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Despite it being one of the most intensively analyzed openings, there always seem to be plenty of novelties popping up in our beloved Grünfeld. This month all ten games feature new ideas, some being good, others less clear, whereas in some cases the less said the better (i.e. they should definitely not be repeated)! In any case, I'm sure there will be some that will interest anyone who enjoys a good Grünfeld or two.

Download PGN of October ’19 Daring Defences games

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Grünfeld 4.Bf4 Bg7 5.e3 c5 6.dxc5 Qa5 7.Rc1 Nbd7 [D82]

White was under pressure for a great deal of Zhao Yuanhe - Paravan, D but he did have the material advantage of two knights for a rook. After defending carefully, he missed a chance to break out and obtain a winning position with 26.Nxe6! and eventually had to settle for half-a-point.

Opening-wise, Black opted for general confusion with his surprising seventh move 7...Nbd7!?:

This had only been played once before (the previous day!), so White probably didn't have any home preparation to help him wind his way through the complex play that followed. Paravan 'sacced' a piece for interesting play, but he was thwarted by a good defensive display by his lower-rated opponent.

Grünfeld Exchange 7.Nf3 c5 8.Bb5+ Nc6 9.Rb1 [D85]

Black was doing well early on in Yu Yangyi - Nepomniachtchi, I but White eventually drummed up a kingside attack in the queenless middlegame. The position after 9.Rb1 is rare but becoming popular of late:

After 9...0-0 10.d5 Ne5 White innovated with 11.Nxe5 and calmly sacrificed his c-pawn hoping to gain time for an attack. The Russian GM was up to the task (for the first part of the struggle) and happily chomped on the queenside with an objectively favourable position. Although Yu Yangyi didn't seem to have much more than vague threats, Black's position proved difficult to handle and the game swung in White's favour.

I suspect that 11.0-0 will ultimately become accepted as more trustworthy than 11.Nxe5, but in both cases exciting play should follow.

Grünfeld Exchange 7.Ba3 0-0 8.Nf3 b6 9.Bc4 [D85]

The offbeat 7.Ba3 doesn't generally have a good reputation (isn't the bishop misplaced, here?) but White used it to win the encounter Akobian, V - Swiercz, D. The position on move twelve isn't a forced consequence, but comes about when both players continue logically:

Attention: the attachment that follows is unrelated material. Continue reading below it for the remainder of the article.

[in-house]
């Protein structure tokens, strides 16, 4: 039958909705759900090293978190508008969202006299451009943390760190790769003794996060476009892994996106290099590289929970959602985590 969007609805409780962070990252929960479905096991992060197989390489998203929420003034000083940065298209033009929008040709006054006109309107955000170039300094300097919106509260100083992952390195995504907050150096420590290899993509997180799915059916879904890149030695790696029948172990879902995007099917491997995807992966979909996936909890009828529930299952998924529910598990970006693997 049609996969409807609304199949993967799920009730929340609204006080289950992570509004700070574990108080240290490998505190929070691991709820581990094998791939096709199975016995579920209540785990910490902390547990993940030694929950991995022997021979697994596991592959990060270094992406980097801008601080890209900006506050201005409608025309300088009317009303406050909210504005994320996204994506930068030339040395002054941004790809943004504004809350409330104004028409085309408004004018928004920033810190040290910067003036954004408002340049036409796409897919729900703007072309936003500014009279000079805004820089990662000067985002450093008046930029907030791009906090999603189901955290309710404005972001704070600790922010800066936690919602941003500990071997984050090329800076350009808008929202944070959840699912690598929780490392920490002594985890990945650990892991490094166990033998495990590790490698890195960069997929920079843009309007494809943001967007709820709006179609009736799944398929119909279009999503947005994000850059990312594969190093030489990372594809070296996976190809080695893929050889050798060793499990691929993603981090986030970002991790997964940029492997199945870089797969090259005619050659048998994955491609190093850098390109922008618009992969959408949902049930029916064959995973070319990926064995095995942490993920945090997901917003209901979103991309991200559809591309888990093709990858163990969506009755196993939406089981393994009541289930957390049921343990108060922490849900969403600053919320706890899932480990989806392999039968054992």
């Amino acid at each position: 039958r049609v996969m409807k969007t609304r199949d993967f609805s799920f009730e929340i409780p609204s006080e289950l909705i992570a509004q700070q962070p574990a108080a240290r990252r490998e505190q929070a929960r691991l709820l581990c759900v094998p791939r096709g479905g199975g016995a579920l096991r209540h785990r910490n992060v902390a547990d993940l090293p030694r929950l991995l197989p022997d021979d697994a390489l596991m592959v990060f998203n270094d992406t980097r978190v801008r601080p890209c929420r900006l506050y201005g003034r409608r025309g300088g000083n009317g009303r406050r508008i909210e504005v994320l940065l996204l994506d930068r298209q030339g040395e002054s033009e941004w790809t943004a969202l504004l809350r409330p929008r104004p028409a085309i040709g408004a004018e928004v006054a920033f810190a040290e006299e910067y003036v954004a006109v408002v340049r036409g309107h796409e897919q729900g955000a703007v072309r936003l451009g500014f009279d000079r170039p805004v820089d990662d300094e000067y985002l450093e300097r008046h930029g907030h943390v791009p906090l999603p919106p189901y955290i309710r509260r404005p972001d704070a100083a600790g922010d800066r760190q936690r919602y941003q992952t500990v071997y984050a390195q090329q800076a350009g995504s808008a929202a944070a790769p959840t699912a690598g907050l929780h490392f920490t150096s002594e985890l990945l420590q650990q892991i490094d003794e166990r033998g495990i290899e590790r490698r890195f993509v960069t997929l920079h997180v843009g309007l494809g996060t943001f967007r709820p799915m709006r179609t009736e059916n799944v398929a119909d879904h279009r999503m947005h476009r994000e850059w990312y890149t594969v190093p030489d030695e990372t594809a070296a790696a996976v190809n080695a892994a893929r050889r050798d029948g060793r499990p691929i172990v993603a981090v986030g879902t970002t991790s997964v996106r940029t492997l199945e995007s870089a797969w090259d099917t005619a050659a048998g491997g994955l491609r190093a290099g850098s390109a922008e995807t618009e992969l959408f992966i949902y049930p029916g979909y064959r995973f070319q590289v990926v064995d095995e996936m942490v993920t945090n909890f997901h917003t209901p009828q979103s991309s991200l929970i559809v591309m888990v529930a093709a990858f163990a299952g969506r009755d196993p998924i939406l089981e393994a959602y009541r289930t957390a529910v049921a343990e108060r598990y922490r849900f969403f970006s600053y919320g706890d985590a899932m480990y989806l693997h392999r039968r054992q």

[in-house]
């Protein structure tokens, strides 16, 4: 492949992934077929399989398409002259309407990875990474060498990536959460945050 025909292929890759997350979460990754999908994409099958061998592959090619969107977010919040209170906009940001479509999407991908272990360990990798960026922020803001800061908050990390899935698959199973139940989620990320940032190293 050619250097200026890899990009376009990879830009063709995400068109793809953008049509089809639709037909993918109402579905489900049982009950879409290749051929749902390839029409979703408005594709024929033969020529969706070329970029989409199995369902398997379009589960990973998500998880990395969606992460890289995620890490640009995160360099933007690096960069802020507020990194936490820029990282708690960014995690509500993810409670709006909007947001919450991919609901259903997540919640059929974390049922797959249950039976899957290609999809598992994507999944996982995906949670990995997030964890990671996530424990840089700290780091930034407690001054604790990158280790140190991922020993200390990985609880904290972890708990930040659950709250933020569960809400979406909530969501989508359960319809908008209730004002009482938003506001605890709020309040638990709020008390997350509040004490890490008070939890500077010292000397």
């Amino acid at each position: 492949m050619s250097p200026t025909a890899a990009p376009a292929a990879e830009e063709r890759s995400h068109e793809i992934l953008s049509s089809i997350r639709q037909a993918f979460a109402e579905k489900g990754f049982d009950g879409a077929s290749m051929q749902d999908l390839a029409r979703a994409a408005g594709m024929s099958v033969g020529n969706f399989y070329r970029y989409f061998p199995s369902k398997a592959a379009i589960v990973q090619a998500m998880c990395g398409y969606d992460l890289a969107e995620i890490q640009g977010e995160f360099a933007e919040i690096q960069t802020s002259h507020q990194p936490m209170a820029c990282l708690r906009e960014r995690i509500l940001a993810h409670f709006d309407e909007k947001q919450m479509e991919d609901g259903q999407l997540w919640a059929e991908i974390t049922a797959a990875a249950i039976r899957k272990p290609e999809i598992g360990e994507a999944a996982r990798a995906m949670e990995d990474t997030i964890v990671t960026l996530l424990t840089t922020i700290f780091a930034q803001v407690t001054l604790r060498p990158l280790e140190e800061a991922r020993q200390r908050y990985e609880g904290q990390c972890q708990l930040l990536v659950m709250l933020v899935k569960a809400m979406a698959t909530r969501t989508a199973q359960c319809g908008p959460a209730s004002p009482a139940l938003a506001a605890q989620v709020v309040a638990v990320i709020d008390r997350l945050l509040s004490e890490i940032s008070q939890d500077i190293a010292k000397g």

After 13.Rfd1 White's plan of keeping central control whilst pushing the h-pawn (14.h4!?) may seem familiar, but it feels that it should be ineffective with the bishop on a3. Akobian used his experience and Black's reckless handling of his wing pawns to steer the game to victory. It feels like Black should somehow 'punish' his opponent for neglecting the c1-h6 diagonal with ...Bh6, such as with 13...Na5 14.Bd3 Bh6!?, because (in the actual game) White was able to bring his bishop back to the c1-h6 diagonal and then probe away 'free of charge'.

Grünfeld Exchange 7.Qa4+ Nd7 8.Nf3 c5 9.Be2 0-0 [D85]

Carlsen, M - Nepomniachtchi, I led to a queen for two rooks middlegame which I found difficult to judge. I'm perhaps in good company, as I don't think the engines are that competent here either! It looks to me though that Nepomniachtchi met Carlsen's novelty 14.Bxf3 rather well by correctly capturing on d4 (14...Bxd4!) and then avoiding the tricks.

As a general observation, 7.Qa4+ and now 7...Nd7 (best, in my opinion) has in recent years become popular, especially when White drops the queen back to the a3-square. I could advise you to make sure that you know your stuff, but older reference books might not cover this so well. Fortunately, there is always ChessPublishing!

Grünfeld Exchange 7.Bc4 c5 8.Ne2 Nc6 9.Be3 0-0 10.0-0 b6 [D87]

Sergey Karjakin has again outfoxed MVL with his opening preparation in a line that the Frenchman has otherwise generally done quite well in. The move 14.Bd5 in Karjakin, S - Vachier-Lagrave, M took the clash into less-well known waters:

It seems to me that Vachier-Lagrave didn't remember his theory that well and got his lines mixed up. The game continued from the diagram with 14...Ng4 15.g3 Nxe3 16.fxe3 a6 (here some e-mail games have shown that 16...Bh3 is playable) 17.Nd4 and now 17...bxc5? was a serious mistake whereas 17...Bh3 seems acceptable.